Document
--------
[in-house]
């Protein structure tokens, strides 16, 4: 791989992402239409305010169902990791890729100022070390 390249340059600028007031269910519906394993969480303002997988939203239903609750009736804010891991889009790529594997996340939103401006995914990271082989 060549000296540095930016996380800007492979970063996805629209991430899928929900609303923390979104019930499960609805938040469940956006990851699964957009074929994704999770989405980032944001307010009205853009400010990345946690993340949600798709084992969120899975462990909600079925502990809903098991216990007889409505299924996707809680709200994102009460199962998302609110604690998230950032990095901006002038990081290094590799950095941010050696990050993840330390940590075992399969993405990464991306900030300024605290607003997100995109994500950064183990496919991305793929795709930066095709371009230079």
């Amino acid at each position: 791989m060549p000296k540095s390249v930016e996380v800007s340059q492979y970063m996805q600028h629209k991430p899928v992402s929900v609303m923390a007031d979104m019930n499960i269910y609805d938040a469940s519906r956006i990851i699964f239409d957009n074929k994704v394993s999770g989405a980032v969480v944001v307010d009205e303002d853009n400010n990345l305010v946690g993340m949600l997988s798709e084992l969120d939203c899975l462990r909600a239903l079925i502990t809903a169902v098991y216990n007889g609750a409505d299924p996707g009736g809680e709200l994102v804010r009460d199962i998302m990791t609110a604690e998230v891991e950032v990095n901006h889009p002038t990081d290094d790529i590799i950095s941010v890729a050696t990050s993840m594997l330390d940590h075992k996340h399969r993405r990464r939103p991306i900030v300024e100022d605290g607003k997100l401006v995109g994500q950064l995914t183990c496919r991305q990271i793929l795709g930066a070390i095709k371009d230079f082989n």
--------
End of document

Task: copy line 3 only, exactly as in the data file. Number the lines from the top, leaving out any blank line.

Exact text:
């Amino acid at each position: 791989m060549p000296k540095s390249v930016e996380v800007s340059q492979y970063m996805q600028h629209k991430p899928v992402s929900v609303m923390a007031d979104m019930n499960i269910y609805d938040a469940s519906r956006i990851i699964f239409d957009n074929k994704v394993s999770g989405a980032v969480v944001v307010d009205e303002d853009n400010n990345l305010v946690g993340m949600l997988s798709e084992l969120d939203c899975l462990r909600a239903l079925i502990t809903a169902v098991y216990n007889g609750a409505d299924p996707g009736g809680e709200l994102v804010r009460d199962i998302m990791t609110a604690e998230v891991e950032v990095n901006h889009p002038t990081d290094d790529i590799i950095s941010v890729a050696t990050s993840m594997l330390d940590h075992k996340h399969r993405r990464r939103p991306i900030v300024e100022d605290g607003k997100l401006v995109g994500q950064l995914t183990c496919r991305q990271i793929l795709g930066a070390i095709k371009d230079f082989n």